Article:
Moving out of home can bring a combination of feelings such as being daunted, excited, overwhelmed, nervous, liberated and feeling all grown up. We often bring things from home that help us feel more at ease, remind us of comforts and things familiar. For some, it might be a blanket, a favorite piece of furniture, a special heirloom or a plain old sugar bowl.  

Or it can be a recipe. Food can often be a strong reminder of home, even just an aroma can bring us instantly back to a memory of what we ate on a particular night a long time ago, and we can remember who was there, what we were doing, the feeling that was in the air. 

So its not a surprise when many of us gather a collection of our favorite childhood recipes that have become part of family identity, and thus become part of our food story, when we set off on our own adventure to move out of home. I did this also, and asked my mum for all my favorite recipes that I knew I could not live without.

The first 5 recipes I recorded in my Stephanie Alexander Cook's Companion recipe journal was a gingerbread recipe, a Christmas cookie recipe, a quark cheesecake that we often had as a side dish for dinner, my mum's go-to every-day apple cake recipe, and vanilla cresents that we baked every Christmas. It seemed I certainly didn’t want to miss out on my baked treats when I was on my own!

This meant that I had something familiar to start with, my favorite recipes that I knew were tried and tested, and would bring back the feeling of security, of home, like an old blanket wrapped around my shoulders. As Priya Basil said: “what you crave sometimes is not just a certain taste, but the presence – the touch – of a particular person or place.”

It might not be for everyone, but if food has been important to you or your family, then collecting and gathering the family favorite recipes before leaving home will be something treasured, and only added to as time goes on.

If you are collecting recipes for one of your loved ones leaving the family nest, here are a few suggestions:

  • It’s important to ask your loved one what their favorite recipes are that they want included in the collection. You don’t want to miss anything that you thought was trivial to you but ultra-important to your loved one.
  • Pick a format that they can add to, with their own recipes. This is just the start of their recipe journey, so a format like a blank notebook might be something that encourages your loved one to keep adding their own recipes that they discover as they start to establish themselves.
  • Include enough detail that will ensure they can actually follow the instructions/method. We might know the recipes off by heart, but we can’t assume that our loved ones will have those same skills or implicit knowledge, so be sure to include enough information about the ingredients and method so that it’s easy to follow.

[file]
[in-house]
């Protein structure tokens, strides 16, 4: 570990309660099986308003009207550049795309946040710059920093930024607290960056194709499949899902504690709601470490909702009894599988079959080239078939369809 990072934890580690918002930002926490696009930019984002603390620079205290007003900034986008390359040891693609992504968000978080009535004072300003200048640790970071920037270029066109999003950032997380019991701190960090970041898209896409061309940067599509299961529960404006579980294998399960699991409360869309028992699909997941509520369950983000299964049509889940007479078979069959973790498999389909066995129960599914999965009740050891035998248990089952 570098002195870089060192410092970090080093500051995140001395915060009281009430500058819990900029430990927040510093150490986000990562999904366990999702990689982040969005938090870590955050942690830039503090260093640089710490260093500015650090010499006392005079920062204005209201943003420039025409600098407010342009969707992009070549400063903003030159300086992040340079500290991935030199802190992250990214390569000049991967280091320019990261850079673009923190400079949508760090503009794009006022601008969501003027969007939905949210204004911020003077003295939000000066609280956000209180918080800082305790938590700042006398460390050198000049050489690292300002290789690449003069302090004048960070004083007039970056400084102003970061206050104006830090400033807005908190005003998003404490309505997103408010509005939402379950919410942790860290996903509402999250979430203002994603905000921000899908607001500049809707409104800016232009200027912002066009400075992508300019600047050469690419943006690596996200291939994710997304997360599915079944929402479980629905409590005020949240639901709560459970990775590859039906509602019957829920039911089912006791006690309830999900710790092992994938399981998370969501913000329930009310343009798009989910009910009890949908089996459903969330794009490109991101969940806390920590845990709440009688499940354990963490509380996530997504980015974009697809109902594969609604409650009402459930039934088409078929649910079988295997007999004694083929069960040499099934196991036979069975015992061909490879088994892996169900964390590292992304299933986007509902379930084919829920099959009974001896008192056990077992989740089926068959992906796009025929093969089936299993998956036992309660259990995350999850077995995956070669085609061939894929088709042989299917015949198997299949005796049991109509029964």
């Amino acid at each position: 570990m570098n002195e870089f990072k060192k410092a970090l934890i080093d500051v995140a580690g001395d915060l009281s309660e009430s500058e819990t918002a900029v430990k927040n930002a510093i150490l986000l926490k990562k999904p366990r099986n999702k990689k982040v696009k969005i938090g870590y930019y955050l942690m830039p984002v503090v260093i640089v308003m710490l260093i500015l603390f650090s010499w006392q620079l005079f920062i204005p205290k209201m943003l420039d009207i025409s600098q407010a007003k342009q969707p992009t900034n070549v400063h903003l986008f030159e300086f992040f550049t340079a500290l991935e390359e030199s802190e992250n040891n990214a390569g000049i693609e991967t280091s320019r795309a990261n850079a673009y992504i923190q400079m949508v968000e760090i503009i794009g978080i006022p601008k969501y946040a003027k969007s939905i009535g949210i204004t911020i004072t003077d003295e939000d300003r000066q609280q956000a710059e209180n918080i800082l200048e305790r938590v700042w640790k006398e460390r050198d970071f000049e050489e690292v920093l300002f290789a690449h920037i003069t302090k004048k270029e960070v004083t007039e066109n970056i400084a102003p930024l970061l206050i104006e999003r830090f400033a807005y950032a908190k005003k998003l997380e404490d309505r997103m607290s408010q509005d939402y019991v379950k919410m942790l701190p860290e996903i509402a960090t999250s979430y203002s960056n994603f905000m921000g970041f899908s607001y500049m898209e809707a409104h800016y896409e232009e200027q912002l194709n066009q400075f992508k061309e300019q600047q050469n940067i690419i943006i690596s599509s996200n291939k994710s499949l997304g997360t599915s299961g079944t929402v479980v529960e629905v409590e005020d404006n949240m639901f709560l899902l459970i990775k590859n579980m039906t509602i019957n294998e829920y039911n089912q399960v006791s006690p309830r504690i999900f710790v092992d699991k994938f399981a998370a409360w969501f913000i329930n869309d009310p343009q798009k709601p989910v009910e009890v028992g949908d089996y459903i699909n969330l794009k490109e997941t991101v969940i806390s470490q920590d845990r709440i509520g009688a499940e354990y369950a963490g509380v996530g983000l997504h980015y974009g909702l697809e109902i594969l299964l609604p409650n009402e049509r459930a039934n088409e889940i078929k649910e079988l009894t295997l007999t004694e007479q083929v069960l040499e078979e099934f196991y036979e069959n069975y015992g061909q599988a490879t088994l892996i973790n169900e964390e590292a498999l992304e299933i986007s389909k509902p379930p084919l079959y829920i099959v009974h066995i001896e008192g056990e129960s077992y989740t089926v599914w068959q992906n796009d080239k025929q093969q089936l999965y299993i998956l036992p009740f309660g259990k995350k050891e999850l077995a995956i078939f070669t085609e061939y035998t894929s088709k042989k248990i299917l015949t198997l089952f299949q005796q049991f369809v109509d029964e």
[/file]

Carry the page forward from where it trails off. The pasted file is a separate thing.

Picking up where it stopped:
• Include pictures if you can, or perhaps it’s a simple as making photocopies of recipes from magazine pages that have become the family favorites. Pictures can be a great reminder of the consistency of something, or an important step and how to get the method right.
  • Include some memories or notes about the recipe, perhaps how it came about, how that tradition started, or your personal experiences in preparing that food.


On the other hand, if you are asking for your favorite comfort recipes yourself before leaving home, here’s a few things to keep in mind:

  • Pick a format that’s going to be comfortable for you, but that you can add to once you start creating or gathering your own favorite recipes. It doesn’t have to be glamorous, it can be a simple as an old school exercise book or a note book, something you can stickey-tape things into if needed. There are some electronic recipe keepers in the market place that could work for you if you prefer electronic methods.
  • Start with the recipes that you know you will want to, or can, make yourself. Eventually, you will probably want grandma’s fruit cake recipe, but start with the things that you know will be every-day go-to recipes that are achievable and attainable. That way, it’s a working document that’s useful straight away.
  • Record some of your memories, stories, traditions and experiences associated with the recipes. This can add meaning and purpose to the recipe, and forms part of your food story.
  • Photo copies of favorite recipes are fine, and then add in your own notes, variations or reminders.
  • Watch someone prepare the recipe. Sometimes there might not be a recipe, or the method is all in someone else’s head, so asking someone to prepare the recipe with you is a good way to capture photos of particular steps that might be tricky, or clarify the instructions that might have seemed difficult.

Although moving out, or other life events, might trigger the request for a family collection of recipes, making a starter collection of key family recipes is something that you can start any time, at any age, even before moving out is considered. A family collection of recipes isn’t just about the recipes, it’s a collection of family memories, traditions and experiences that accompany the list of ingredients and instructions. In the nerves and excitement of moving out, that can be the blanket that we might need round our shoulders.